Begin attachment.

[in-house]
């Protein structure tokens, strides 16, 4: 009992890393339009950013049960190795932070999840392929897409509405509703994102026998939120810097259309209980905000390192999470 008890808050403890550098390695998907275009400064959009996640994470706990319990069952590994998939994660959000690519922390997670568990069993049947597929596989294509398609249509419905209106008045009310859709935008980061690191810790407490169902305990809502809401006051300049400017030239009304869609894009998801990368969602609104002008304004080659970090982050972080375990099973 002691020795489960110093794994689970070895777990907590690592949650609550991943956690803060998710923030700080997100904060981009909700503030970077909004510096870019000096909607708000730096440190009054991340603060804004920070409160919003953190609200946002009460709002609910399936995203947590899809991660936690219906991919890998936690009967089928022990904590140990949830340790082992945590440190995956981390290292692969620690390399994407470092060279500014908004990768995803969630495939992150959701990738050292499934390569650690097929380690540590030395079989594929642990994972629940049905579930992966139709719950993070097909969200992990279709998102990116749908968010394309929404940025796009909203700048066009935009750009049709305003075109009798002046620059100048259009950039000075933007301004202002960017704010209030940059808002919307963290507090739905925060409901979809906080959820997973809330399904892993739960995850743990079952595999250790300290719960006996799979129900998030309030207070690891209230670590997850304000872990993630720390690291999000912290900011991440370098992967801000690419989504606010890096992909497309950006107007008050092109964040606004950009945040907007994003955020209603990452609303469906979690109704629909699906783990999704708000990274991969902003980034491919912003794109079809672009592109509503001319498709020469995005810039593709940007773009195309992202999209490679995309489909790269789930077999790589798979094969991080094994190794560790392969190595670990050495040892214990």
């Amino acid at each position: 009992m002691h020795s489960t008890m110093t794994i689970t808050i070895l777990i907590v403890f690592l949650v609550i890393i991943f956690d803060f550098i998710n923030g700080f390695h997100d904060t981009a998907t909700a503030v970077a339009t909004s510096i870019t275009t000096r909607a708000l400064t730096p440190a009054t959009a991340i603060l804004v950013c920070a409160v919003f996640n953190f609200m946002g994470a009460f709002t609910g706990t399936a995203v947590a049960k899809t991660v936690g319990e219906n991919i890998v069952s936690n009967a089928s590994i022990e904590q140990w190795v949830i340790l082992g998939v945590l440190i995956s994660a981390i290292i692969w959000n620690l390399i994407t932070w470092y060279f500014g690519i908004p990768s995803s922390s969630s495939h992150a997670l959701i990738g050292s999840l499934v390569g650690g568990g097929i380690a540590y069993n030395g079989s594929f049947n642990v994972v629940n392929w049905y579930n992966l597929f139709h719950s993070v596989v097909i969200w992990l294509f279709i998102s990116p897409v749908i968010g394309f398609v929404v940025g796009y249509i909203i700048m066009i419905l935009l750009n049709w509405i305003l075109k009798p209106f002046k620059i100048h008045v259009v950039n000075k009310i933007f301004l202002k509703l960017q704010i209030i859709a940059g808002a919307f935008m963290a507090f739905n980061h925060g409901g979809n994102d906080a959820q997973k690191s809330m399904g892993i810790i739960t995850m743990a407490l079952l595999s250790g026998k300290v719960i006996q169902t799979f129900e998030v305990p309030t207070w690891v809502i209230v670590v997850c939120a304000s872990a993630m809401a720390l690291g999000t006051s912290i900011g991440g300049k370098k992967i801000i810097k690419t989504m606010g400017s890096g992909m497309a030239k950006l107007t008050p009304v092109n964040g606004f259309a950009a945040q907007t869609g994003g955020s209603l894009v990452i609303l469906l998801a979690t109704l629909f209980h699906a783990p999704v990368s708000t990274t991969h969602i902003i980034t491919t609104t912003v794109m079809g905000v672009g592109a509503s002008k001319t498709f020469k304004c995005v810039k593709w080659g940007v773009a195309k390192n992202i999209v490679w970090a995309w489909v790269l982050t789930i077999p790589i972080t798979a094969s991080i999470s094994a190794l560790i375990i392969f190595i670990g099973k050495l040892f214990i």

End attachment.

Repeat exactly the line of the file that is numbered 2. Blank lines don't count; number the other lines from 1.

């Protein structure tokens, strides 16, 4: 009992890393339009950013049960190795932070999840392929897409509405509703994102026998939120810097259309209980905000390192999470 008890808050403890550098390695998907275009400064959009996640994470706990319990069952590994998939994660959000690519922390997670568990069993049947597929596989294509398609249509419905209106008045009310859709935008980061690191810790407490169902305990809502809401006051300049400017030239009304869609894009998801990368969602609104002008304004080659970090982050972080375990099973 002691020795489960110093794994689970070895777990907590690592949650609550991943956690803060998710923030700080997100904060981009909700503030970077909004510096870019000096909607708000730096440190009054991340603060804004920070409160919003953190609200946002009460709002609910399936995203947590899809991660936690219906991919890998936690009967089928022990904590140990949830340790082992945590440190995956981390290292692969620690390399994407470092060279500014908004990768995803969630495939992150959701990738050292499934390569650690097929380690540590030395079989594929642990994972629940049905579930992966139709719950993070097909969200992990279709998102990116749908968010394309929404940025796009909203700048066009935009750009049709305003075109009798002046620059100048259009950039000075933007301004202002960017704010209030940059808002919307963290507090739905925060409901979809906080959820997973809330399904892993739960995850743990079952595999250790300290719960006996799979129900998030309030207070690891209230670590997850304000872990993630720390690291999000912290900011991440370098992967801000690419989504606010890096992909497309950006107007008050092109964040606004950009945040907007994003955020209603990452609303469906979690109704629909699906783990999704708000990274991969902003980034491919912003794109079809672009592109509503001319498709020469995005810039593709940007773009195309992202999209490679995309489909790269789930077999790589798979094969991080094994190794560790392969190595670990050495040892214990």